1) Certainly, of primary importance is one's health. It was very clear that her enjoyment from traveling declined along with her strength, mobility and eyesight. The journal entries from 1996-1998 contain very few references to health problems. That began to change during a trip to Europe. Her limitations and their impact on my dad were obvious. As I read through the next few journals, there were:

...more references to her wheelchair or walker and how tough it made enjoying a trip

...memory lapses meant forgetting to bring essential items on a trip. 

...becoming tired and irritated at things that earlier she would have joked about

...trips being canceled at the last moment due to her health

...several trips to the emergency room and hospital stays while away from home along with a desire to get home to her regular doctor.

...dad's fainting episodes.

2) Their long driving trips were recorded honestly as a mixture of boredom and joy, mundane activities and beautiful sights, bad meals and hard beds, or a good steak dinner and pleasant room at the end of a long day of driving.

In fact, as I started to make notes of what she had written it became clear that a good bed, a nice meal, a pretty sunset, a simple card game at the end of the day or sunshine after rain were enough to interrupt a gloomy narrative. Travel is no different than home life. It is a blend of good and bad, exciting and boring, uplifting and depressing. The trick is to notice life's small joys and blessings and dwell on them.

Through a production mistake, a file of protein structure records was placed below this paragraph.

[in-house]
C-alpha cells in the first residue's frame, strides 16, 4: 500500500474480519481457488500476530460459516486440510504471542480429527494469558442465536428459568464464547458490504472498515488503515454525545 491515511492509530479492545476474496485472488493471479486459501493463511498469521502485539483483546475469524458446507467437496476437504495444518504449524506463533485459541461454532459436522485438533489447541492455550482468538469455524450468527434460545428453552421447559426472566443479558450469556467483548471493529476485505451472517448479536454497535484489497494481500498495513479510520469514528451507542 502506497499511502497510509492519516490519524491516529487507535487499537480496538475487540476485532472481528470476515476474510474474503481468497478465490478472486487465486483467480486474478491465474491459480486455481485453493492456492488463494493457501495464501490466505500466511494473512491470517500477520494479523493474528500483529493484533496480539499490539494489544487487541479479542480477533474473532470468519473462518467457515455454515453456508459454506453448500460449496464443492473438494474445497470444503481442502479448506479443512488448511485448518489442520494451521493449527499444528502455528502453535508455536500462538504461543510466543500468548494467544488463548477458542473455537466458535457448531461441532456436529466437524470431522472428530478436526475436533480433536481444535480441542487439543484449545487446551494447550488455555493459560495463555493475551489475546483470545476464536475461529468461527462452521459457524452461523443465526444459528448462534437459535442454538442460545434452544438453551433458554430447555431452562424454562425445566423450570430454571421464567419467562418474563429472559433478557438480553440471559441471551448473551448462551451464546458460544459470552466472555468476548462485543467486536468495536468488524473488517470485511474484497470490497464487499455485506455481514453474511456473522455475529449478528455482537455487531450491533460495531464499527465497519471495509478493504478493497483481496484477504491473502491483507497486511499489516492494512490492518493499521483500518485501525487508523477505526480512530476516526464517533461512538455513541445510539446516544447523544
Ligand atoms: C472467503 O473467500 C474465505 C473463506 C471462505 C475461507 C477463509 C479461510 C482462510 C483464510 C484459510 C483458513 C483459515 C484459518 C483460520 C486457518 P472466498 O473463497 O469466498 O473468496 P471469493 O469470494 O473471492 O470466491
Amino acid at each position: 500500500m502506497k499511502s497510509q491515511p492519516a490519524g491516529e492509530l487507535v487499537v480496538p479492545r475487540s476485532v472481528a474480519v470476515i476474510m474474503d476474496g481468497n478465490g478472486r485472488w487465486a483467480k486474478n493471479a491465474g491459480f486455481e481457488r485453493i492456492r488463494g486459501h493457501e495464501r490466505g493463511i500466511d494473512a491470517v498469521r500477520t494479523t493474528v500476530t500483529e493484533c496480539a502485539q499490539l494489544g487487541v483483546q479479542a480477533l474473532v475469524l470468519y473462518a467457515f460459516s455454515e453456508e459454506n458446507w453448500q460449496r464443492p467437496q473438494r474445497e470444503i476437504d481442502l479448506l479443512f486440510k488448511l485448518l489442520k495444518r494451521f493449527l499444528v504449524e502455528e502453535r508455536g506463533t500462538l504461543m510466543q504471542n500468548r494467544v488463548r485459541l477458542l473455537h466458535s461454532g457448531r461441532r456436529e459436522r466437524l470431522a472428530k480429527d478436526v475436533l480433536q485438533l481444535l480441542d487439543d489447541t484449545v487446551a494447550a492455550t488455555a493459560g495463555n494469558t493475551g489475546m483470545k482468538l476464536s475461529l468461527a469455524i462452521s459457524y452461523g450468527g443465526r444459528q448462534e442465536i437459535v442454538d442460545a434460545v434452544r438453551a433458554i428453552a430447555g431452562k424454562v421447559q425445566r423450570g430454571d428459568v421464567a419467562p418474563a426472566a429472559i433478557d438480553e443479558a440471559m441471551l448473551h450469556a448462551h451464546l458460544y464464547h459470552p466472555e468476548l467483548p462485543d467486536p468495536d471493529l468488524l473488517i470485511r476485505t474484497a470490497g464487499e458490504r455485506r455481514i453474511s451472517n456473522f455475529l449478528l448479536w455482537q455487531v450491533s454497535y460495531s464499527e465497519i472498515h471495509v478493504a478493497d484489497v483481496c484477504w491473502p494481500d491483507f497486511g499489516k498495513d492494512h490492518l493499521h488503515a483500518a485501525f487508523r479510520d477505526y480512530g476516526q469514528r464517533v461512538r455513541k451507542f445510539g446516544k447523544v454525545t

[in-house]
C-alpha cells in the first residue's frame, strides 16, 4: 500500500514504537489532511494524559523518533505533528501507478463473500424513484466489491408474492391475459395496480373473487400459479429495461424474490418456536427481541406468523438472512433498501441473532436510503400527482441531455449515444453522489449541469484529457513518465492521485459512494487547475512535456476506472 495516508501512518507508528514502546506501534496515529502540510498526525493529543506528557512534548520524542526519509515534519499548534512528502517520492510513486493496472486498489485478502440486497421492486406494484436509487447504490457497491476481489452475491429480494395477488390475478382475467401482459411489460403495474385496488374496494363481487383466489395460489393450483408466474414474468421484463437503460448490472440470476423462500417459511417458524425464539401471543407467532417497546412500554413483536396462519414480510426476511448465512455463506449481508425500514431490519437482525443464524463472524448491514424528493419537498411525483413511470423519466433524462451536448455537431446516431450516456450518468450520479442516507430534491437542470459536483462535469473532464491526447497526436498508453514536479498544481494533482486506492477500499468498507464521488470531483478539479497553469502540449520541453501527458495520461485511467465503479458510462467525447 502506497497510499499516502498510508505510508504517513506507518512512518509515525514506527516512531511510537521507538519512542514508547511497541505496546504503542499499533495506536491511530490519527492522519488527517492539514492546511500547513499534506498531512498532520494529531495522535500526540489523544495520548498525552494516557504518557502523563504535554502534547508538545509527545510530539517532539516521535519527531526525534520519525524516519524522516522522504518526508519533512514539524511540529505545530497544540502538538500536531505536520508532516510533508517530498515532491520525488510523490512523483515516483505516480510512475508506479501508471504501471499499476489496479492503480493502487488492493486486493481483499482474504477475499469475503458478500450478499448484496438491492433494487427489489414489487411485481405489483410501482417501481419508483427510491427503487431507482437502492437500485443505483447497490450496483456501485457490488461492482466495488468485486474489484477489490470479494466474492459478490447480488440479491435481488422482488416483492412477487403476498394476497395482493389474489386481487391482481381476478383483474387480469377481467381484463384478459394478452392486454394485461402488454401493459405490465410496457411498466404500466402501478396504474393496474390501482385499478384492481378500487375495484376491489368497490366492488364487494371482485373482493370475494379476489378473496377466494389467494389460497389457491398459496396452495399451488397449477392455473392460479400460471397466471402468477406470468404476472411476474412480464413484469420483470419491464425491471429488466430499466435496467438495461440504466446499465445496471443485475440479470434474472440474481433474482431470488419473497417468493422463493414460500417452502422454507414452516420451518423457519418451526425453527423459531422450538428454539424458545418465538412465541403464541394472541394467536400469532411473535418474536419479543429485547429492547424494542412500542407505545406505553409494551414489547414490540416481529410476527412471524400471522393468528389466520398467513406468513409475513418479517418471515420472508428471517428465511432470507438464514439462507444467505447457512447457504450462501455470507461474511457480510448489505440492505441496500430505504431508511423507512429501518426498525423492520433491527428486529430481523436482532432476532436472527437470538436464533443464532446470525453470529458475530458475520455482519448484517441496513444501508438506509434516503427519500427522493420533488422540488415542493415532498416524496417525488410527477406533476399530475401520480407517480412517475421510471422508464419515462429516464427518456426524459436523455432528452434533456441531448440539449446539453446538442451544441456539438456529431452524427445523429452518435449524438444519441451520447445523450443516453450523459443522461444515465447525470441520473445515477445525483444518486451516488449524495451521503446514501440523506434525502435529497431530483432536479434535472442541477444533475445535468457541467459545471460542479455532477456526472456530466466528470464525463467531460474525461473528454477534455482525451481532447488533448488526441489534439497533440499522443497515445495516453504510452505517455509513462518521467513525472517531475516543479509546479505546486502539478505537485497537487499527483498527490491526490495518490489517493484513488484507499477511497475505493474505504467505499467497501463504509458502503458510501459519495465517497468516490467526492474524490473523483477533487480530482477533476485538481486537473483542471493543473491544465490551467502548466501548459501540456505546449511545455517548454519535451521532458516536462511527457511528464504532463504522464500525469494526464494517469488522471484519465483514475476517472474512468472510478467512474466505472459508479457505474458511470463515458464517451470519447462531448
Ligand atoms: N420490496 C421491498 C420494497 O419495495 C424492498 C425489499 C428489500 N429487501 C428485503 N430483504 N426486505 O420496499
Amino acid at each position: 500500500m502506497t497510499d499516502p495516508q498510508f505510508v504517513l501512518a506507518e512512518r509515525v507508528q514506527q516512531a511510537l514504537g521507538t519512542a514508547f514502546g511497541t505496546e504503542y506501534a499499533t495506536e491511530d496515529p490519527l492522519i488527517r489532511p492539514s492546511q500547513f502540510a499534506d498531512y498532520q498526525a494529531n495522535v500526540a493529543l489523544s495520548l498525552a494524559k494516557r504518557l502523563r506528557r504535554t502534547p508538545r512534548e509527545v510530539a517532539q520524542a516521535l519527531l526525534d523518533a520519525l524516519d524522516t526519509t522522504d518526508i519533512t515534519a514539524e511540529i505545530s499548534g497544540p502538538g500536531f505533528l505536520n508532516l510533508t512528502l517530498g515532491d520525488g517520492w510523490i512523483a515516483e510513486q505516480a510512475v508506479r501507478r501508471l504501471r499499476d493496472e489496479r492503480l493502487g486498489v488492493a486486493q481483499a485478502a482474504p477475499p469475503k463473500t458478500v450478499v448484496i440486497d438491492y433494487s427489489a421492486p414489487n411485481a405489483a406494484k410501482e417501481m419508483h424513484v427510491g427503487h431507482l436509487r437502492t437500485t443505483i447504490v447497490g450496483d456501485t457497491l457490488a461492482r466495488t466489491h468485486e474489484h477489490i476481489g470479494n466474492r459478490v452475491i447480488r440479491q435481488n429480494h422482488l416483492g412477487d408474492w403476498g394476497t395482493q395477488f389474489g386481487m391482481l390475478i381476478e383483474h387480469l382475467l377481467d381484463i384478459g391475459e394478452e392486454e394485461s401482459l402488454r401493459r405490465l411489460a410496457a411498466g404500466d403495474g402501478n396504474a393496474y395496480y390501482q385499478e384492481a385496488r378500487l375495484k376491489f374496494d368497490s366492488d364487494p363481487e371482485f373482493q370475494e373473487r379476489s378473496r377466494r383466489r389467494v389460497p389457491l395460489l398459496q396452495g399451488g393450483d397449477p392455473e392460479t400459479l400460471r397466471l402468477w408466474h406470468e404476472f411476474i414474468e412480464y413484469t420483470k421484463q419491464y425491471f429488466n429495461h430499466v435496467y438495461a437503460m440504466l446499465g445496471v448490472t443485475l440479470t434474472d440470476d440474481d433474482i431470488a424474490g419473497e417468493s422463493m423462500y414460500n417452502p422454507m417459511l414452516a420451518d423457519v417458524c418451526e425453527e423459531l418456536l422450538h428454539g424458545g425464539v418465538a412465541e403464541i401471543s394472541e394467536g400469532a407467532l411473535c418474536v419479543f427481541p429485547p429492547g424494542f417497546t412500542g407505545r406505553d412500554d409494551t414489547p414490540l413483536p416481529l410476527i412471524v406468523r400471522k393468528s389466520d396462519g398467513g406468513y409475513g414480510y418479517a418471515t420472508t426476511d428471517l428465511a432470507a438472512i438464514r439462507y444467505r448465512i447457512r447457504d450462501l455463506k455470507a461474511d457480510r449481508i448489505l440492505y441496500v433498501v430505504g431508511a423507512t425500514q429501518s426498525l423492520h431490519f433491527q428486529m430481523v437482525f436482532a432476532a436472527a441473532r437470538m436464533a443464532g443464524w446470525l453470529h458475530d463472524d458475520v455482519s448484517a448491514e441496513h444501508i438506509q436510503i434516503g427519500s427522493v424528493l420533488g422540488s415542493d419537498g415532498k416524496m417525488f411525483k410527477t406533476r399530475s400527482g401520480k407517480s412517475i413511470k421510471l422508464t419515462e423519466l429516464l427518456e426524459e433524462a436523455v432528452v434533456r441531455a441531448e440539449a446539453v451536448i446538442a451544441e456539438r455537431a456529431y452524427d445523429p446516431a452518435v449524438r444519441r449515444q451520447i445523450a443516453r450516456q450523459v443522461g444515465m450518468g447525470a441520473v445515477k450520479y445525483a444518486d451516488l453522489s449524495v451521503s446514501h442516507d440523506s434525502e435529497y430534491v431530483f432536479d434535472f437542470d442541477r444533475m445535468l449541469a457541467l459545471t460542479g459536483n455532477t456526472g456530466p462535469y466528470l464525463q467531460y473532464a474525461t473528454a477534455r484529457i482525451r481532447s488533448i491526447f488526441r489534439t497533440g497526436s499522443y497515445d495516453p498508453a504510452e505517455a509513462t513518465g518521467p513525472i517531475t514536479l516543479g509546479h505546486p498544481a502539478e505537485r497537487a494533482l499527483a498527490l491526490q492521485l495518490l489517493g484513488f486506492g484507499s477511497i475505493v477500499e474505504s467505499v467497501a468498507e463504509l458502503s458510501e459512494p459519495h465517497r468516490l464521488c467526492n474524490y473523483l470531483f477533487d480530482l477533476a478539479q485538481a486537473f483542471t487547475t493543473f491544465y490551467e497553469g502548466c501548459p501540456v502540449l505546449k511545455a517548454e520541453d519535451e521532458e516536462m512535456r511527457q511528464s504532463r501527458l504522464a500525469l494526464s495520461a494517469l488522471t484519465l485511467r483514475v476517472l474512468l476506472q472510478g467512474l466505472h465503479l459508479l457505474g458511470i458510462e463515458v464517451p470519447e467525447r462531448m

3) Mom always over-packed. It was a rare trip that she didn't mention she had brought too many clothes for both of them. They did occasionally use the laundry facility in a hotel, but apparently were afraid of running out of clean clothes. So, they dragged around (or, rather dad dragged around) much more than they needed.

4) As she became more physically challenged, mom became more easily irritated and angry. To her credit, she didn't shy away from venting on these journal pages, though I doubt she considered that anyone else would ever see them. I would guess that her various limitations were increasingly frustrating to her. Never one to ask for help until she simply couldn't manage on her own, the closing in of her world made her more prone to lash out at things.

Besides seeing some sides of mom I wasn't aware existed, I did take away a reinforcement of a few important life lessons: